Patrons who have made a pledge for different rewards will receive a separate form for each pledge.
Every three days Verkami will send a reminder to any patrons who have not yet filled in the form asking them to do so as quickly as possible.
When you want to send out the bulk of the rewards, close replies to the forms. Once you have clicked this option, after 72 hours no more replies will be received and any patrons who have not yet replied will receive an email notifying them that replies to forms are now closed.
Any patrons who try to access the forms once replies have been closed will be given your email address so that they can contact you directly to manage delivery of their reward.
Once replies to each form have been closed, you can download a handy Excel or .csv file containing all the replies to manage delivery of rewards.
We put together a handy Excel to help you manage the process of sending out the rewards. We recommend you download the definitive version once the project is closed and invoiced.
Once you've reached your goal, you can download it from your patron management page. You'll see an "Export to Excel" button for downloading a .csv text file with the following columns of information:
Once your crowdfunding campaign is over, your project enters a new stage. Now you can carry it out as planned and deliver the result to your patrons to close the circle.
But it is vital to keep your patrons informed while they are waiting to receive their rewards. Patrons love receiving updates on how the project is going, getting an exclusive angle on the process and hearing from creators in person.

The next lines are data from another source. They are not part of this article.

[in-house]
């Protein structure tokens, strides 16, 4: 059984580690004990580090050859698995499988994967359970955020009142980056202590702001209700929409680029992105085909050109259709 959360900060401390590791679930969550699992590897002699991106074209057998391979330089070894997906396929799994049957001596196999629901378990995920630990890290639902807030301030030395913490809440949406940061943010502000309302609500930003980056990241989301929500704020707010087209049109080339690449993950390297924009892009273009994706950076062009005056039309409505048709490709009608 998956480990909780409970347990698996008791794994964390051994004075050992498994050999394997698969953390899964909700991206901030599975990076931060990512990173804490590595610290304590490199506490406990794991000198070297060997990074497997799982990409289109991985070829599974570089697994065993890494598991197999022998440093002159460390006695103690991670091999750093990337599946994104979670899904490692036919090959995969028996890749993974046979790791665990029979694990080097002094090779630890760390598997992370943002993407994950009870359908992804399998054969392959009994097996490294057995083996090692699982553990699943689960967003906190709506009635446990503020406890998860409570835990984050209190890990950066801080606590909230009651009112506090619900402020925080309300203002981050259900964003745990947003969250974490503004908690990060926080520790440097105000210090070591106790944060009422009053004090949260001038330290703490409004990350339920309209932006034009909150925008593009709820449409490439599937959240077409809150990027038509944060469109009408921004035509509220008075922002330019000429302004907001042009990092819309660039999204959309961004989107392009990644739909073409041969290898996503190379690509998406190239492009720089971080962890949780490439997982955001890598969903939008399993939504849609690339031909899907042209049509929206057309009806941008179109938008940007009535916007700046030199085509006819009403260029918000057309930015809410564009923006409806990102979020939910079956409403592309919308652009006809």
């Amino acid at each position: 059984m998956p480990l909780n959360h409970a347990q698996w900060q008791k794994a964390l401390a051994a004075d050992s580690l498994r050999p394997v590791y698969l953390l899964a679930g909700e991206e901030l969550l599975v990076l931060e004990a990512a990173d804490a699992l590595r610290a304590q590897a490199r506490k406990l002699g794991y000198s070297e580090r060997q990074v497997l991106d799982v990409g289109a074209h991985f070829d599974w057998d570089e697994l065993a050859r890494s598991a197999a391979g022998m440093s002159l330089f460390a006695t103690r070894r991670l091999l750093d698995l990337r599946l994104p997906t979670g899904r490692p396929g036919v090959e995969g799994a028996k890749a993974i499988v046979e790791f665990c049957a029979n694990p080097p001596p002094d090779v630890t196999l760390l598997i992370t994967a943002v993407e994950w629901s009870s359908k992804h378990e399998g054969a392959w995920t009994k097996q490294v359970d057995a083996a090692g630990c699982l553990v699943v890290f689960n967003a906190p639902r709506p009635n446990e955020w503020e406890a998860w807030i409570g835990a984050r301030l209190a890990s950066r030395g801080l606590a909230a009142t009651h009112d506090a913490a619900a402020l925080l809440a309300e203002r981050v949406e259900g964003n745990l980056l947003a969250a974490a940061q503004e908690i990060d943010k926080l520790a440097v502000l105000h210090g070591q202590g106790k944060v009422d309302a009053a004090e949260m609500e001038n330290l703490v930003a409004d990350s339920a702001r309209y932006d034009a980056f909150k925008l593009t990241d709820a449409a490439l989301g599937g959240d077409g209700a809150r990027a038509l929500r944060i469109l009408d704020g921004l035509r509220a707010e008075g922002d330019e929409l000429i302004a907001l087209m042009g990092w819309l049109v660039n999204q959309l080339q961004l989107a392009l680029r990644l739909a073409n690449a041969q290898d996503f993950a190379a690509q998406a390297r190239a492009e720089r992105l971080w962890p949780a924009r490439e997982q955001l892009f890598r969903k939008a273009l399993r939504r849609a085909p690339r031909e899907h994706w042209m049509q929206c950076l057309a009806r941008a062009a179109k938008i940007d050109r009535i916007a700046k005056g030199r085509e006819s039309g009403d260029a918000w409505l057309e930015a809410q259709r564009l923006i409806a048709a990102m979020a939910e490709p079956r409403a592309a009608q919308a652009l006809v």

This is all part of the crowdfunding experience and it’s what makes this form of getting involved in creative projects so special. Getting to be right alongside creators in the creative process would be unthinkable in traditional ways of consuming culture.
When your patrons receive their reward, it will be a far more intense experience, and one very different from traditional ways of consuming culture, if they’ve been up close throughout the whole production process. They’ll feel part of the result and they’ll help spread the word as ambassadors for your project.
As far as possible, record how things are going and share it with your patrons on the project blog. The rewards are well worth the effort!
Show how proud you are of the collective effort that brought your project to life by putting the crowdfunding logo on your CD, book, film credits, etc.
Use the following link to download a zip file with the crowdfunding logo in .png and vector (illustrator) format in English, Spanish, Catalan, Basque and Galician: http://vkm.is/LogoCrowdfunding